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Guest Domestic Goddess
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Guest Domestic Goddess

Hi!

I had a SAH on the 31st May 2007. I'm 35 and married with two daughters. My daughters were on half term holiday and were glued to the TV, I was upstairs lying on my bed, reading a book. Suddenly an agonising pain engulfed me. I almost thought that someone had bludgeoned me on the back of my head. I felt dizzy and sick and in great pain all at once. I've had migraine since childhood and assumed that this was a particularly bad one. I crawled to the medicine cabinet and took some painkillers, but threw them up straight away. Not wanting to panic my daughters, I lay back down on my bed and hoped that the pain would ease. Several hours later, I was still feeling awful, I rang my Dr's surgery and asked for an immediate emergency appointment. I then rang a good friend and asked her to drive me there. My this time I was photo sensitive and was convinced that something was seriously wrong. I explained my symptoms to the Dr and he diagnosed severe migraine and prescribbed me stronger painkillers and anti vomitting pills. My friend drove me home and summoned my husband home from work while I lay in bed. While I was conscious, I have no memory of what followed. My husband tells me that I was crying from the pain and vomitted up all the pills I'd been prescribed. I didn't get a wink of sleep and continually moaned and writhed.

The following afternoon, I begged my husband to make another Dr's appointment as things were not improving. We saw a different GP, who very quickly told my husband to drive me to Queen Alexandra Hospital in Cosham, near Portsmouth. I was immediately put in a observation room and given paractemol which I threw up. Various Dr's came and saw me. They tested my reflexes and performed other tests, but were not sure what was wrong. I was screaming in pain and begged for stronger painkillers, which they were reluctant to give me. I was questioned about previous drug use - My husband thinks they suspected I was faking in order to get strong pain medication to feed an addiction. The next day I was moved to a ward and continued to beg for pain relief. I was terrified that I was going to be sent home as they didn't seem to know what to do.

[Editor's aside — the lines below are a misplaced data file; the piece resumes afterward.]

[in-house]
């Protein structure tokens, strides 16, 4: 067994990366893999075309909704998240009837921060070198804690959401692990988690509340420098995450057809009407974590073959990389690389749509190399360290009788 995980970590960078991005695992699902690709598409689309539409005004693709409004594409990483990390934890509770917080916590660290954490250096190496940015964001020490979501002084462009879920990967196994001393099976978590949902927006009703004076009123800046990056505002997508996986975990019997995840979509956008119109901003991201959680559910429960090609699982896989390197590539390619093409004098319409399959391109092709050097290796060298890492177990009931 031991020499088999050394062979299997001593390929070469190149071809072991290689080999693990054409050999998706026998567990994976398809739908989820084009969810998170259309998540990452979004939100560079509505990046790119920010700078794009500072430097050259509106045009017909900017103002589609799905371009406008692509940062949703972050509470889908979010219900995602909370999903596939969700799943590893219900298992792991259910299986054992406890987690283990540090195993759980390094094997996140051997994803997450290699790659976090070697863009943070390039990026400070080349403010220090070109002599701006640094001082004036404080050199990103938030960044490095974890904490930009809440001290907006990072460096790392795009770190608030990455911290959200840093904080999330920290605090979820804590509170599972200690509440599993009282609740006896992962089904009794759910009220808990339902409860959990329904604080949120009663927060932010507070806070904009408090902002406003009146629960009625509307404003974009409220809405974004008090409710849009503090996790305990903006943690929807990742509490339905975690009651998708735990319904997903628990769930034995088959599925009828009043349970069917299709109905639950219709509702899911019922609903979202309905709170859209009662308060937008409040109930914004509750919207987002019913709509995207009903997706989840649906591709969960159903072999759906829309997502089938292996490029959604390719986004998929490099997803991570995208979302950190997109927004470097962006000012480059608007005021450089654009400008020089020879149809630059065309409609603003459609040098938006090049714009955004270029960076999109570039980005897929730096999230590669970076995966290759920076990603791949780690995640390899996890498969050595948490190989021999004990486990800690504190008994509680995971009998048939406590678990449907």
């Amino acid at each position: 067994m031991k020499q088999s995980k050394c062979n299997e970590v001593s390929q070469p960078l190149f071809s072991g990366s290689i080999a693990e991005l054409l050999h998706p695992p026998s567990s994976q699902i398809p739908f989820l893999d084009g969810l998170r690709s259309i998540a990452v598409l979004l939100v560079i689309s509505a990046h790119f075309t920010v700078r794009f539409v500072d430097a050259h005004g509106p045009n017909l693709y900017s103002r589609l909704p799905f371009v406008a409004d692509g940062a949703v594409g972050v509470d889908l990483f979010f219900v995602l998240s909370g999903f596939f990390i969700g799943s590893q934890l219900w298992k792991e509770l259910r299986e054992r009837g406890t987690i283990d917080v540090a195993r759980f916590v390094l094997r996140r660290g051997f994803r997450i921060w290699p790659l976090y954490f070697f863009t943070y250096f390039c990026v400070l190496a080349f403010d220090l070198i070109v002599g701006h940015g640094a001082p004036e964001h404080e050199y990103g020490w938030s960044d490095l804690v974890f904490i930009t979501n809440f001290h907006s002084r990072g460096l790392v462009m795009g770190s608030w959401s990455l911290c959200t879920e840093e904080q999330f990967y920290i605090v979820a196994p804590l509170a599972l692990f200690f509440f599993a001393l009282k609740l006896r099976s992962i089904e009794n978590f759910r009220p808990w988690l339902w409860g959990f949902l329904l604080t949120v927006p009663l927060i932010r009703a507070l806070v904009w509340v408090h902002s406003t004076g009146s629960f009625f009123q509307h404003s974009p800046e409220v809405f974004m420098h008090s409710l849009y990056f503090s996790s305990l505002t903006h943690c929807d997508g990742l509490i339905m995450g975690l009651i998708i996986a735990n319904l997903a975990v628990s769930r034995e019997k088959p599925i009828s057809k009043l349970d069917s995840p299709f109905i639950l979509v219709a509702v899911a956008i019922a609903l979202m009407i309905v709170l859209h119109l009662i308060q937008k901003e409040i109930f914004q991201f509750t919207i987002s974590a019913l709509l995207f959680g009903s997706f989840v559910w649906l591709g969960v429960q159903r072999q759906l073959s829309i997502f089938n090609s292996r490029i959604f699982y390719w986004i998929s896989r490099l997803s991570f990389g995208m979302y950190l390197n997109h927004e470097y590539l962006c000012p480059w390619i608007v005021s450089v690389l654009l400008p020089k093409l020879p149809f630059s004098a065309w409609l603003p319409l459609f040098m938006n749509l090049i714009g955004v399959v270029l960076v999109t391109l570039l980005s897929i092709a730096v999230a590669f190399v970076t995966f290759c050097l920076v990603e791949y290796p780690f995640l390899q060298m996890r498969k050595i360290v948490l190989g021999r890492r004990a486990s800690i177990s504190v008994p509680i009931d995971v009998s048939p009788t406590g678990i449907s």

I was moved from ward to ward for several days and was eventually sent for a CT scan (6th June). I was later told that they had found an abnormality and were consulting with specialists at The Wessex Neurological Centre at Southampton General Hospital. Finally, I was given some decent pain medication and fell into a deep sleep. The next day I was moved to another ward while the specialists decided what to do. That evening, I was told that I would be transfered to The Wessex Neurological centre and was put in an ambulance straight away.

I arrived at about 10pm and was given a bed on Neuro Ward D. The following morning I was told that I had an aneurysm on my brain and that it had haemorrhaged. I would require brain surgery to stop the bleeding as soon as possible. The procedure was explained to me and I signed the relevant forms. The next afternoon (7th June 2007) I went into surgery and the neurosurgeon used the coiling technique to stop the bleeding. The operation was a success and I returned to the ward.

Now that I was on good pain relief, life seemed bearable again! Exactly one week after the operation I was sent home to be cared for by my husband. He was signed off work on sick pay. I felt exahusted and spent most of my time sleeping. I couldn't bear noise and watching TV or reading was torture. However, my husband took care of me and let me recover at my own pace.

Two weeks later, on the 16th June, I experienced another sudden agonising headache couple with vomitting and photosensitivity. My husband wasn't home, so I called an ambulance. I was taken to Queen Alexandra Hospital and this time they took me seriously. I was given morphine and sent for a CT scan straight away. The scan revealed that the coils where correctly in place and there was no sign of any other abnormality. I was then given a lumbar puncture and the following morning I was told that they had found white blood cells in my cerebrospinal fluid. They concluded that what I was experiencing was not another haenorrhage, but a virus that had attacked my meninges. I went home the next day and was told to rest and keep taking the pain medication.